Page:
Pat Gunn (dachte) wrote,
Pat Gunn

Regional Polarity

One of the dominant themes of the coming decades will be a transition between a mostly-unipolar America-dominated world to a truly multipolar world. This change will happen across many fronts, but the most significant will be on the front of economics; the Washington consensus will end, American dollars won't be the international currency, and American-style capitalism will no longer be promoted through the UN and other international bodies. Some of this is due to correctable problems that America has failed to correct; problems that would require a boldness and willingness to tackle problems through fundamental change that our government is too senile to consider. Some of this was due to American dominance being necessarily a temporary thing due to how international trade and development work. The changes will be humbling and unpleasant for America, partly because any decrease in prominence/power is painful, and partly because America is unprepared. The immediate winners will be China, India, and Brasil. In the meantime, we will need stronger regional and international institutions to keep the peace (both in the soft-power and hard-power ways).

The Arab League is of particular interest, in that while it was once a club of autocrats (and the tribes that supported them), the Arab Spring has caused a climate shift for both the remaining autocratic powers and the newly democratic ones. Leaders, either out of genuine concern, a desire to play for regional hegemony, or more cynical ploys, have criticised and shown willingness to intervene in conflicts that a decade ago would've gathered a sad shrug. The Arab League may still be almost as ineffective as the United Nations in directly preventing conflict, but it is much more of a politically active force than it ever has been.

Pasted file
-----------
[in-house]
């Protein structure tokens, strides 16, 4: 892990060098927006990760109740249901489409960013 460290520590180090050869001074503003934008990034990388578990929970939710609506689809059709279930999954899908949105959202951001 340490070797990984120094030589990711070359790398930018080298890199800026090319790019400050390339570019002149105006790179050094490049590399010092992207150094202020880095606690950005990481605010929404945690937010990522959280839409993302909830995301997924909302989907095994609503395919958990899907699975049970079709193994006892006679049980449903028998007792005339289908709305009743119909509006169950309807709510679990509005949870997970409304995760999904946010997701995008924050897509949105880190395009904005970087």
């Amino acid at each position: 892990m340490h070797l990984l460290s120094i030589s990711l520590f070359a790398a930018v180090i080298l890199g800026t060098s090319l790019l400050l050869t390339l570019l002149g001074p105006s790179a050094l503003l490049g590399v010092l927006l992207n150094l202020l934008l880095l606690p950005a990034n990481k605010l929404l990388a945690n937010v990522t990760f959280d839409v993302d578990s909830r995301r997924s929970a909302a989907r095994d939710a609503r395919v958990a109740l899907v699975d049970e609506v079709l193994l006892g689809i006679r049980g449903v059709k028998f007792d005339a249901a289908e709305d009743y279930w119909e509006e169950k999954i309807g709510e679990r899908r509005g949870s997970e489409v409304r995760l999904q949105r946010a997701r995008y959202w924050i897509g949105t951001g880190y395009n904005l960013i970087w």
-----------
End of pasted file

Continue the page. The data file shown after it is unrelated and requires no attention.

What can we hope for in Syria? It would be nice to see the Assad regime partly or totally swept away. It would be nice to see the Arab League authorise or conduct the mission, although it strengthening to the level where it would be capable of that without having had time to strengthen its institution would pose risks. An end to the deaths would also be nice, although if a ceasefure would prevent a revolution, it probably would be unwise.